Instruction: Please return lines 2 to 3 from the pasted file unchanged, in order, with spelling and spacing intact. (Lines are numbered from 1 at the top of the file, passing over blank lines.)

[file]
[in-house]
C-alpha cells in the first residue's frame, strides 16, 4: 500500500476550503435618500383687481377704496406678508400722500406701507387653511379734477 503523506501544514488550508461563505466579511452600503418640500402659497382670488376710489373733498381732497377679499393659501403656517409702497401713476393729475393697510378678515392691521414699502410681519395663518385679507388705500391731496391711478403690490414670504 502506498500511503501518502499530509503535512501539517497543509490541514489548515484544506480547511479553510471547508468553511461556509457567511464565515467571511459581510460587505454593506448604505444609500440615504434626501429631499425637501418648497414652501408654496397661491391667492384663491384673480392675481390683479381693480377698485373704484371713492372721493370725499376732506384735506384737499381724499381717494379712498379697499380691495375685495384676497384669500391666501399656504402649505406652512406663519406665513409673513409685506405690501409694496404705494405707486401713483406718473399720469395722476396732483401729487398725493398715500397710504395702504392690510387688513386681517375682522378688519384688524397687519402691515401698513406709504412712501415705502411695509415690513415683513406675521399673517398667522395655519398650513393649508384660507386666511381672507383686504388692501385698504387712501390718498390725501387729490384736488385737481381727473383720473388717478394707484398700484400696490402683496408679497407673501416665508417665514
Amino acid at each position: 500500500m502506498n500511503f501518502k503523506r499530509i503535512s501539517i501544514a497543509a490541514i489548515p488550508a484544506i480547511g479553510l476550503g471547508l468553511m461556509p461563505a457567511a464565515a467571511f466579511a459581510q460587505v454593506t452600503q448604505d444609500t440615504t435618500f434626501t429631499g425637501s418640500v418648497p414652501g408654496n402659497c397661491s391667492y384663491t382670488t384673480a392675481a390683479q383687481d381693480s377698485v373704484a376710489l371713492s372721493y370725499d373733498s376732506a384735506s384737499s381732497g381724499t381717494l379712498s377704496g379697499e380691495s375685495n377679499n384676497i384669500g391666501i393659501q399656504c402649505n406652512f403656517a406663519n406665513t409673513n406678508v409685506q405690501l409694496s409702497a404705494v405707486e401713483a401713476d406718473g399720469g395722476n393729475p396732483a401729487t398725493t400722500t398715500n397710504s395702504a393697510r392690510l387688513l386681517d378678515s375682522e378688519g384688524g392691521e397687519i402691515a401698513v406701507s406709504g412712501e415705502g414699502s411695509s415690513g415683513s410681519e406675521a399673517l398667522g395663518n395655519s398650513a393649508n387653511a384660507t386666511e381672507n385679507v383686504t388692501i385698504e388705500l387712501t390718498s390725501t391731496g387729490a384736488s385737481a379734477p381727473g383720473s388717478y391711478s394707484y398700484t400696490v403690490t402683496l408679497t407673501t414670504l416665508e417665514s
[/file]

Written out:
C-alpha cells in the first residue's frame, strides 16, 4: 500500500476550503435618500383687481377704496406678508400722500406701507387653511379734477 503523506501544514488550508461563505466579511452600503418640500402659497382670488376710489373733498381732497377679499393659501403656517409702497401713476393729475393697510378678515392691521414699502410681519395663518385679507388705500391731496391711478403690490414670504 502506498500511503501518502499530509503535512501539517497543509490541514489548515484544506480547511479553510471547508468553511461556509457567511464565515467571511459581510460587505454593506448604505444609500440615504434626501429631499425637501418648497414652501408654496397661491391667492384663491384673480392675481390683479381693480377698485373704484371713492372721493370725499376732506384735506384737499381724499381717494379712498379697499380691495375685495384676497384669500391666501399656504402649505406652512406663519406665513409673513409685506405690501409694496404705494405707486401713483406718473399720469395722476396732483401729487398725493398715500397710504395702504392690510387688513386681517375682522378688519384688524397687519402691515401698513406709504412712501415705502411695509415690513415683513406675521399673517398667522395655519398650513393649508384660507386666511381672507383686504388692501385698504387712501390718498390725501387729490384736488385737481381727473383720473388717478394707484398700484400696490402683496408679497407673501416665508417665514
Amino acid at each position: 500500500m502506498n500511503f501518502k503523506r499530509i503535512s501539517i501544514a497543509a490541514i489548515p488550508a484544506i480547511g479553510l476550503g471547508l468553511m461556509p461563505a457567511a464565515a467571511f466579511a459581510q460587505v454593506t452600503q448604505d444609500t440615504t435618500f434626501t429631499g425637501s418640500v418648497p414652501g408654496n402659497c397661491s391667492y384663491t382670488t384673480a392675481a390683479q383687481d381693480s377698485v373704484a376710489l371713492s372721493y370725499d373733498s376732506a384735506s384737499s381732497g381724499t381717494l379712498s377704496g379697499e380691495s375685495n377679499n384676497i384669500g391666501i393659501q399656504c402649505n406652512f403656517a406663519n406665513t409673513n406678508v409685506q405690501l409694496s409702497a404705494v405707486e401713483a401713476d406718473g399720469g395722476n393729475p396732483a401729487t398725493t400722500t398715500n397710504s395702504a393697510r392690510l387688513l386681517d378678515s375682522e378688519g384688524g392691521e397687519i402691515a401698513v406701507s406709504g412712501e415705502g414699502s411695509s415690513g415683513s410681519e406675521a399673517l398667522g395663518n395655519s398650513a393649508n387653511a384660507t386666511e381672507n385679507v383686504t388692501i385698504e388705500l387712501t390718498s390725501t391731496g387729490a384736488s385737481a379734477p381727473g383720473s388717478y391711478s394707484y398700484t400696490v403690490t402683496l408679497t407673501t414670504l416665508e417665514s